The corporation in such an instance does a "cost/benefit" analysis, ever-watchful of their bottom line. It goes something like this: multiply the cost of settling one of these cases by the expected number of cases over a period of time -- then compare that number to the money it would take to actually do the redesign and fix the problem. Whichever number is lower, that is the way the corporation will choose, nine times out of ten. In other words, it is actually cheaper in many cases to just pay off the victims, instead of paying the money to fix the problem.
And the public, due to the non-disclosure agreements in the settlements, never hears about it.
This is why I get worried about the new rules for elections the Supreme Court has handed down. Because corporations are used to pulling political strings behind the scenes, not so much out in the light of day. And they are fully capable of performing such cost/benefit analyses, and figuring out what is cheaper -- complying with the new law Congress passes, or spending millions of dollars to kill the bill. Sometimes compliance will be the cheaper route. But other times, throwing money into the political election cauldron will be the cheaper way to go. And, knowing the influences money already has over our political process, what worries me isn't so much seeing corporate "vote for this guy" ads during election season, but all the leverage being used behind the scenes, that the public is never made aware of.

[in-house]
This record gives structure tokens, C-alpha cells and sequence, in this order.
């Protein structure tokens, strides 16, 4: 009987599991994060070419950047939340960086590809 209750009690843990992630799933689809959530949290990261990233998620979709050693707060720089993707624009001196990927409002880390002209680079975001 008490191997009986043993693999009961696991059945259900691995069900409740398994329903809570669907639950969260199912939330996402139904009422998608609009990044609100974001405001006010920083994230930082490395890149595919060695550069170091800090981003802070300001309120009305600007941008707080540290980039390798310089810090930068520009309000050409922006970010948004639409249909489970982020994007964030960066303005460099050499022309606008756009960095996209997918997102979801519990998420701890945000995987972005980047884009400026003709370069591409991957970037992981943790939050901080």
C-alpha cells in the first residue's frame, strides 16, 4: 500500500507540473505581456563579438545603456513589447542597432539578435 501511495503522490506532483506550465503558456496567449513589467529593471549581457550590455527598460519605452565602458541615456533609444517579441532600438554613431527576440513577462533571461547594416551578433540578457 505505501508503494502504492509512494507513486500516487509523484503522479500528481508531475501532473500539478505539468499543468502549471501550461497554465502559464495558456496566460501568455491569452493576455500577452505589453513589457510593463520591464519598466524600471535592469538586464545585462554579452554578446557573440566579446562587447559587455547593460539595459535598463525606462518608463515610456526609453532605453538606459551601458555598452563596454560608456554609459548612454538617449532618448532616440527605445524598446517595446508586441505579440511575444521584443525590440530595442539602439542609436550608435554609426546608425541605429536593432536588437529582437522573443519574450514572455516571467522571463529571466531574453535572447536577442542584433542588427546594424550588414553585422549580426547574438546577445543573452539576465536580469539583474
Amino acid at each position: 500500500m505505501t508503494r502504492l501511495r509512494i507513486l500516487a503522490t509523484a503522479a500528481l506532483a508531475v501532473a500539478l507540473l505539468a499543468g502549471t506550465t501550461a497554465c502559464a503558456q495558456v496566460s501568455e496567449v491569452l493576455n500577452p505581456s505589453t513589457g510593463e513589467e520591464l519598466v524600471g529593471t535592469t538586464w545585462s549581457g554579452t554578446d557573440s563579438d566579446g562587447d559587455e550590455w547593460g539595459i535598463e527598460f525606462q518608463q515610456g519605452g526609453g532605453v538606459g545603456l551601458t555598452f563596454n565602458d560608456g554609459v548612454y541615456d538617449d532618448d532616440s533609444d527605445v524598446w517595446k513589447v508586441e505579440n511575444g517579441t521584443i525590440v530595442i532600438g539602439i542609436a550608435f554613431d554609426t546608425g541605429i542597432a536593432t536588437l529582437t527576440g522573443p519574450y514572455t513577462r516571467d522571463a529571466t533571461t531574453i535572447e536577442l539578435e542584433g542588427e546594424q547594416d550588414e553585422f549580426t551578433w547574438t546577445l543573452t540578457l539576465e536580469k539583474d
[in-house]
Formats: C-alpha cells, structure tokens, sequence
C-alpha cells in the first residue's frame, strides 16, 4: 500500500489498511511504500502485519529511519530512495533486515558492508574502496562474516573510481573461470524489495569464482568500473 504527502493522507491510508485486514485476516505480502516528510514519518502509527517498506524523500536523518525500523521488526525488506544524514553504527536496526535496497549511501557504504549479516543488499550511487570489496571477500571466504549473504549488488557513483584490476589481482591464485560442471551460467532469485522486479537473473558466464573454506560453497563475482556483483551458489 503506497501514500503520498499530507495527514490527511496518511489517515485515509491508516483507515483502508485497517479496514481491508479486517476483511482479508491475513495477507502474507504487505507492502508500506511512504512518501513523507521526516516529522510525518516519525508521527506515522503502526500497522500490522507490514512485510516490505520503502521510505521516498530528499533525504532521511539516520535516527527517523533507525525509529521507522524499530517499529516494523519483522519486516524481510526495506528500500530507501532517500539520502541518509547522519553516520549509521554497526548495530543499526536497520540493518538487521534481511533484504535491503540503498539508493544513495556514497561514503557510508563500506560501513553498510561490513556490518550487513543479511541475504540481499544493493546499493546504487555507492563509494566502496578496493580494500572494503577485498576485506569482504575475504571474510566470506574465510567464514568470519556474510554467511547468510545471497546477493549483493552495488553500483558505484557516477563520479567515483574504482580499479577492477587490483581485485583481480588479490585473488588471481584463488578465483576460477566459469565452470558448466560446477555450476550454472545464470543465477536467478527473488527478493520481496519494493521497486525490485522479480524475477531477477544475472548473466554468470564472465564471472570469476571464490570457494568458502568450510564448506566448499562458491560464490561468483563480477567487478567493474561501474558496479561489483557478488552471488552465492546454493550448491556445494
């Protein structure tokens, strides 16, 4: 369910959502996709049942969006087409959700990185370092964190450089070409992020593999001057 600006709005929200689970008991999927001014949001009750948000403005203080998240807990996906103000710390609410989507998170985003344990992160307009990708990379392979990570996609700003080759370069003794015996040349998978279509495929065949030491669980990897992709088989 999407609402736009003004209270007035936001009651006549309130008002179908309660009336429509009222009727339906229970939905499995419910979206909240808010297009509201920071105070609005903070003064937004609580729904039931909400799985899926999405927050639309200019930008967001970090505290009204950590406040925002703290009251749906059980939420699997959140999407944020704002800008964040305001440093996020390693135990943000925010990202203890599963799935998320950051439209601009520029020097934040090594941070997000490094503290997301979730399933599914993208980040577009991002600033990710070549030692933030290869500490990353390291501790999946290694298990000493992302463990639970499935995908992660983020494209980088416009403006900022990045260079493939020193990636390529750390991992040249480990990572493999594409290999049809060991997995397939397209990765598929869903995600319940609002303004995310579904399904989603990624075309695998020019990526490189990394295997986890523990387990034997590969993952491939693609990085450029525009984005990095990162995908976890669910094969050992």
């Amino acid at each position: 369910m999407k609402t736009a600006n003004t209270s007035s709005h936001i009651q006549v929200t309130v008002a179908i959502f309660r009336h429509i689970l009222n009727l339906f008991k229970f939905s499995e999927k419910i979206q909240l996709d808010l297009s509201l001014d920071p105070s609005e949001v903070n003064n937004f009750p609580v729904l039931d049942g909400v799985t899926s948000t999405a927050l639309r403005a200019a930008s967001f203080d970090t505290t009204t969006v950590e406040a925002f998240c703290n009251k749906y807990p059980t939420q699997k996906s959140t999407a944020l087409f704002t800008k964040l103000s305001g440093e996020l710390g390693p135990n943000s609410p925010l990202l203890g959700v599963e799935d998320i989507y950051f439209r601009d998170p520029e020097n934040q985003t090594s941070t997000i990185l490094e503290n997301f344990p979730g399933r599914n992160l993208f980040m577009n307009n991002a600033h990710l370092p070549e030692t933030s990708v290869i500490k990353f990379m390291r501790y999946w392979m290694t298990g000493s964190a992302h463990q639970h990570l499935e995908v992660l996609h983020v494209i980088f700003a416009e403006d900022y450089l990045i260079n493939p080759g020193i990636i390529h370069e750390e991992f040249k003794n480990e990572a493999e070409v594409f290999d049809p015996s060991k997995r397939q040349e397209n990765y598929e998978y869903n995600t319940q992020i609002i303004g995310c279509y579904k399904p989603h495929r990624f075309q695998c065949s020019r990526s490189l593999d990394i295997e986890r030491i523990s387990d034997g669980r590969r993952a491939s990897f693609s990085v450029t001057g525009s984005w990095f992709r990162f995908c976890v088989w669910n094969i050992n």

So while others are free to worry about the overt influence of corporate and union money on our political system, it's the money and influence (and threats of such) which are simply not noticed by the public, or even by journalists, that worries me far more. Such backroom dealing already takes place even with the limited tools of lobbying and political action committees, but (after Citizens United) it could get a whole lot worse, and a whole lot more intense. And, to me, such hidden dangers are even scarier than anything which happens in the public's view as a result of the ruling.
Chris Weigant blogs at:
Follow Chris on Twitter: @ChrisWeigant